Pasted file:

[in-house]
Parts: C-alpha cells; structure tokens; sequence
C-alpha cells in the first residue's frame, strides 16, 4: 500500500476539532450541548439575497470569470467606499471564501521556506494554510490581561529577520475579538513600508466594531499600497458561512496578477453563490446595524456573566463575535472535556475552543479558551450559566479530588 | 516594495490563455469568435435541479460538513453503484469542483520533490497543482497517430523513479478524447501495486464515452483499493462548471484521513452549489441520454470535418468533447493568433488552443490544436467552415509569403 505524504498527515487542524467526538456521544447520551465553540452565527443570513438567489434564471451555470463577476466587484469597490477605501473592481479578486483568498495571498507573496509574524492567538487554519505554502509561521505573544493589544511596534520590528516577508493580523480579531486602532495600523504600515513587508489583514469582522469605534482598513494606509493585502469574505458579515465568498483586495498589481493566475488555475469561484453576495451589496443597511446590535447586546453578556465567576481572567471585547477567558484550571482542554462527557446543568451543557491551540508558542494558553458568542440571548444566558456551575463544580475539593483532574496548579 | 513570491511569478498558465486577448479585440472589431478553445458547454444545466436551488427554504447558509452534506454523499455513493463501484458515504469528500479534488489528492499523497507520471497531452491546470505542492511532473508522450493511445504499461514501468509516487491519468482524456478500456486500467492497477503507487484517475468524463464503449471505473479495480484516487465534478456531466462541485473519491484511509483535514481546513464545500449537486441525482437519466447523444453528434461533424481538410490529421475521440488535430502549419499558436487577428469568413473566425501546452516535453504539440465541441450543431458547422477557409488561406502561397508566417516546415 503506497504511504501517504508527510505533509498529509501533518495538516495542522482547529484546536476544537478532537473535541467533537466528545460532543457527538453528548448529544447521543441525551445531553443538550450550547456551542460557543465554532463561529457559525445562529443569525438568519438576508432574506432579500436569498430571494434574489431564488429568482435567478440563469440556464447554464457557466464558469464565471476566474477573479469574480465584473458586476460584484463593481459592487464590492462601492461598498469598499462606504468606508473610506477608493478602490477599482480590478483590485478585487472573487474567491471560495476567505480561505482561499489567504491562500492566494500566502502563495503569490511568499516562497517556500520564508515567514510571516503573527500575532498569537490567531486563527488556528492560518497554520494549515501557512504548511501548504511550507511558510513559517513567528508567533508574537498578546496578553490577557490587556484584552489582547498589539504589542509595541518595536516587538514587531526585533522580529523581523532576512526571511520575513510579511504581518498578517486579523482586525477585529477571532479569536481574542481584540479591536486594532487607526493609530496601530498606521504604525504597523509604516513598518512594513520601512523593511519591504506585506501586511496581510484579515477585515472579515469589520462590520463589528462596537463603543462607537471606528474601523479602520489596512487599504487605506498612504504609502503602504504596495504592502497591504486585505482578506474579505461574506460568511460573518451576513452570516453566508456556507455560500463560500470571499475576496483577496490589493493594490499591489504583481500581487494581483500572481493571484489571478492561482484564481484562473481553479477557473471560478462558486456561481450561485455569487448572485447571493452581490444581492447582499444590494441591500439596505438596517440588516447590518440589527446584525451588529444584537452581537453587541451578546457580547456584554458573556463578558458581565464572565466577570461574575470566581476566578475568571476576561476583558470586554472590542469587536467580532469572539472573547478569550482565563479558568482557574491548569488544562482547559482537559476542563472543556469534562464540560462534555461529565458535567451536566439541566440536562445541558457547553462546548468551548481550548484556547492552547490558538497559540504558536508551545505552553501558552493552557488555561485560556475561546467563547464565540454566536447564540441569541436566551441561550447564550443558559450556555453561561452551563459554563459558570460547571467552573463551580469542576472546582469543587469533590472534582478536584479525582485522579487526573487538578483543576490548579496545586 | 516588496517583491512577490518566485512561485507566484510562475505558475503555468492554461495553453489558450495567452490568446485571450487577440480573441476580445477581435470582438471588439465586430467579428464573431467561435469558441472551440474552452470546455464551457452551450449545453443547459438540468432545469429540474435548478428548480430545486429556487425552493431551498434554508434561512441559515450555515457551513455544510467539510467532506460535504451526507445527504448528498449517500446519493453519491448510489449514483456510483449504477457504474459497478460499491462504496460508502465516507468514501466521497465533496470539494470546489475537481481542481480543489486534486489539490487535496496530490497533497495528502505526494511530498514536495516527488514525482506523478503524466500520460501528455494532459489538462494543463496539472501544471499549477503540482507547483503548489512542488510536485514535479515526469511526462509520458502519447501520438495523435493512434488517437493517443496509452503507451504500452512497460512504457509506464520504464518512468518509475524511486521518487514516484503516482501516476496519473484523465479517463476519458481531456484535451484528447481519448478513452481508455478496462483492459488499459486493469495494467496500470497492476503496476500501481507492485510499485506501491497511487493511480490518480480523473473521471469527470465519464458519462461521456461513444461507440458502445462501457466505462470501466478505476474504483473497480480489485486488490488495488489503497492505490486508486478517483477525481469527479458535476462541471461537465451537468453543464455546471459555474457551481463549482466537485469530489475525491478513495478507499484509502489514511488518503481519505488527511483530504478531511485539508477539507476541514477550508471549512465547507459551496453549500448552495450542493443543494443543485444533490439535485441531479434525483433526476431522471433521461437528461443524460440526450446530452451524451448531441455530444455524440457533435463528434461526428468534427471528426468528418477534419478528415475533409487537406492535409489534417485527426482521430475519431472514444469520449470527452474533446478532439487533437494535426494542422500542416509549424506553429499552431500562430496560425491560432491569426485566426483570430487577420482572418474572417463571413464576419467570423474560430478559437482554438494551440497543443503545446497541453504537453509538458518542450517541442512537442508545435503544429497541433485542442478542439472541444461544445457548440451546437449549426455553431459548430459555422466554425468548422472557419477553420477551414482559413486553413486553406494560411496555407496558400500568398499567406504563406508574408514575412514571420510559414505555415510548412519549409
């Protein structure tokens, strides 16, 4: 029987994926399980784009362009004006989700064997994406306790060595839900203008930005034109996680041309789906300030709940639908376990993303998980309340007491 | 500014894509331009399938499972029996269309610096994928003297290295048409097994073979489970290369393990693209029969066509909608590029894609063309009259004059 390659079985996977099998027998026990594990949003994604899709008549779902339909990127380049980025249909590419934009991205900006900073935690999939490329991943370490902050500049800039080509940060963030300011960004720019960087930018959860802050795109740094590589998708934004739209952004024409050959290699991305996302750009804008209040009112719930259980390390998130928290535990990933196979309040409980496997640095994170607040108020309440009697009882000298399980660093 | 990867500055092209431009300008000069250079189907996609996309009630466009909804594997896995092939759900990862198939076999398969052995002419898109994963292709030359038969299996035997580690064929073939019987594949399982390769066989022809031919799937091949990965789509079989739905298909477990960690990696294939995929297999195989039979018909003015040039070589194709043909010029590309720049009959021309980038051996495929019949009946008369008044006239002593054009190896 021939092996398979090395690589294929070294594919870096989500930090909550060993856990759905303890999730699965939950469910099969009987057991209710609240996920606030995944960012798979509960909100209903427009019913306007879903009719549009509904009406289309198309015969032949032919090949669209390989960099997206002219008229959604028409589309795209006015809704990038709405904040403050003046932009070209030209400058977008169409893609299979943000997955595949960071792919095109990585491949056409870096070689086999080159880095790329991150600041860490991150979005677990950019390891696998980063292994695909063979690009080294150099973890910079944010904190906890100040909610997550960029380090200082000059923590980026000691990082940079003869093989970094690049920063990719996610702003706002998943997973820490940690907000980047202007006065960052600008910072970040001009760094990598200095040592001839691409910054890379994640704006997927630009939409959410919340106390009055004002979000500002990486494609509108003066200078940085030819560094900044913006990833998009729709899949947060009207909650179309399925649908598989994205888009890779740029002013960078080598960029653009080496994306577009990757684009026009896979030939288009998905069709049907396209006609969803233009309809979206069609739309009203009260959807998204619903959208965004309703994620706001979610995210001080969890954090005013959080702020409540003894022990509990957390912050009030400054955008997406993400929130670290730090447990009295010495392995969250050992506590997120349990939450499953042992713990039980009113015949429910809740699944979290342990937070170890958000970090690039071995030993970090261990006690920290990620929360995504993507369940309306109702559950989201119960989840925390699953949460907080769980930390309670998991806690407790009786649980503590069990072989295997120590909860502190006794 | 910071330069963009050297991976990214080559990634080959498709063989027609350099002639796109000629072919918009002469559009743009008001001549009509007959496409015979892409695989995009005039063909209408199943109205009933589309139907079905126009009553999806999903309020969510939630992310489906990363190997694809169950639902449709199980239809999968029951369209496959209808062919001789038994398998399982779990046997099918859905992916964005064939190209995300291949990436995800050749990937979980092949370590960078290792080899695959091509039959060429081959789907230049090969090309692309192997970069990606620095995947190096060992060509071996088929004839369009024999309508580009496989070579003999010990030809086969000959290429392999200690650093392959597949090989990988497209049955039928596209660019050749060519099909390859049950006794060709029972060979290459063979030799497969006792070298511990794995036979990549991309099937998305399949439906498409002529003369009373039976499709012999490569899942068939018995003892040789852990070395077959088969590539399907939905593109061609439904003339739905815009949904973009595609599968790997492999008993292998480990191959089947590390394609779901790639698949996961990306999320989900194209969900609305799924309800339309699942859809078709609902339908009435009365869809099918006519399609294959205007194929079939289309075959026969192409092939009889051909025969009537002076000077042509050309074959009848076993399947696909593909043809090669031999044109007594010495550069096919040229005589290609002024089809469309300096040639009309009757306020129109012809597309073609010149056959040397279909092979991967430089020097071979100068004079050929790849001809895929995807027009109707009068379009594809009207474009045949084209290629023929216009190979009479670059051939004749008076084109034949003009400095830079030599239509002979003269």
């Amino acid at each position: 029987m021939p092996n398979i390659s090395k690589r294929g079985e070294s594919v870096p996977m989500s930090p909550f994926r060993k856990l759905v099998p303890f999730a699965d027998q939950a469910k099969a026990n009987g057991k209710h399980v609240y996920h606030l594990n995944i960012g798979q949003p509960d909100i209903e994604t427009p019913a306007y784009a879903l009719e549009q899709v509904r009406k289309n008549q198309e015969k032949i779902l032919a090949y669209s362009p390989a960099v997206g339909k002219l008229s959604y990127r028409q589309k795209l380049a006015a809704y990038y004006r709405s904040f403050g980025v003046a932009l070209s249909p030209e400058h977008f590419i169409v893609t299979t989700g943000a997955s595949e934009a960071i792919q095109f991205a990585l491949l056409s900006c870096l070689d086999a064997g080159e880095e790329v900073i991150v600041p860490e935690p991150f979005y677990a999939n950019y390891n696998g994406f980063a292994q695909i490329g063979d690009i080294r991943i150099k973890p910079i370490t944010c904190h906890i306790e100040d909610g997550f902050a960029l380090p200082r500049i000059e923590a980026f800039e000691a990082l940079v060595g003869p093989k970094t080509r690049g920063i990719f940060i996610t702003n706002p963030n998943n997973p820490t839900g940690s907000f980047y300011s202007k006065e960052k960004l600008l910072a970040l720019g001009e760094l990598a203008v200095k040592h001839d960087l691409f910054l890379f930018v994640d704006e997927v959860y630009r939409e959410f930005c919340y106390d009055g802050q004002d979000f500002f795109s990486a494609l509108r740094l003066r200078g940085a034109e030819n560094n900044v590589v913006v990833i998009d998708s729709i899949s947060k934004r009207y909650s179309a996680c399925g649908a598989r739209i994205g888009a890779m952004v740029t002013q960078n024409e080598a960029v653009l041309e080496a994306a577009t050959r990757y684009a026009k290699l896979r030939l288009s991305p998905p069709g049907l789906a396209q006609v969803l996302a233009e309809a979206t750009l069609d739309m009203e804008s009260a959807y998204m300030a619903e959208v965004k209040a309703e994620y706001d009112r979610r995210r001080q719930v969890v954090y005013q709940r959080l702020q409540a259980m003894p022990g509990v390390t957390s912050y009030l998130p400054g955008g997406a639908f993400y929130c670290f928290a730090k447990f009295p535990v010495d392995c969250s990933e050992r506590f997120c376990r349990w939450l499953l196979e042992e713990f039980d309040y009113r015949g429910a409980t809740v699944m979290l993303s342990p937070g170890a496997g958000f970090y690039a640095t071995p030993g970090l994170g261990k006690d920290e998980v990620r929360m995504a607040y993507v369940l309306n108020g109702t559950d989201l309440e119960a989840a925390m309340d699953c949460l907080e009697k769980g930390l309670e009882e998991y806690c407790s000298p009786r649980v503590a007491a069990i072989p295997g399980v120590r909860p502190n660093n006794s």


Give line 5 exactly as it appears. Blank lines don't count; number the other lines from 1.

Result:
């Amino acid at each position: 029987m021939p092996n398979i390659s090395k690589r294929g079985e070294s594919v870096p996977m989500s930090p909550f994926r060993k856990l759905v099998p303890f999730a699965d027998q939950a469910k099969a026990n009987g057991k209710h399980v609240y996920h606030l594990n995944i960012g798979q949003p509960d909100i209903e994604t427009p019913a306007y784009a879903l009719e549009q899709v509904r009406k289309n008549q198309e015969k032949i779902l032919a090949y669209s362009p390989a960099v997206g339909k002219l008229s959604y990127r028409q589309k795209l380049a006015a809704y990038y004006r709405s904040f403050g980025v003046a932009l070209s249909p030209e400058h977008f590419i169409v893609t299979t989700g943000a997955s595949e934009a960071i792919q095109f991205a990585l491949l056409s900006c870096l070689d086999a064997g080159e880095e790329v900073i991150v600041p860490e935690p991150f979005y677990a999939n950019y390891n696998g994406f980063a292994q695909i490329g063979d690009i080294r991943i150099k973890p910079i370490t944010c904190h906890i306790e100040d909610g997550f902050a960029l380090p200082r500049i000059e923590a980026f800039e000691a990082l940079v060595g003869p093989k970094t080509r690049g920063i990719f940060i996610t702003n706002p963030n998943n997973p820490t839900g940690s907000f980047y300011s202007k006065e960052k960004l600008l910072a970040l720019g001009e760094l990598a203008v200095k040592h001839d960087l691409f910054l890379f930018v994640d704006e997927v959860y630009r939409e959410f930005c919340y106390d009055g802050q004002d979000f500002f795109s990486a494609l509108r740094l003066r200078g940085a034109e030819n560094n900044v590589v913006v990833i998009d998708s729709i899949s947060k934004r009207y909650s179309a996680c399925g649908a598989r739209i994205g888009a890779m952004v740029t002013q960078n024409e080598a960029v653009l041309e080496a994306a577009t050959r990757y684009a026009k290699l896979r030939l288009s991305p998905p069709g049907l789906a396209q006609v969803l996302a233009e309809a979206t750009l069609d739309m009203e804008s009260a959807y998204m300030a619903e959208v965004k209040a309703e994620y706001d009112r979610r995210r001080q719930v969890v954090y005013q709940r959080l702020q409540a259980m003894p022990g509990v390390t957390s912050y009030l998130p400054g955008g997406a639908f993400y929130c670290f928290a730090k447990f009295p535990v010495d392995c969250s990933e050992r506590f997120c376990r349990w939450l499953l196979e042992e713990f039980d309040y009113r015949g429910a409980t809740v699944m979290l993303s342990p937070g170890a496997g958000f970090y690039a640095t071995p030993g970090l994170g261990k006690d920290e998980v990620r929360m995504a607040y993507v369940l309306n108020g109702t559950d989201l309440e119960a989840a925390m309340d699953c949460l907080e009697k769980g930390l309670e009882e998991y806690c407790s000298p009786r649980v503590a007491a069990i072989p295997g399980v120590r909860p502190n660093n006794s």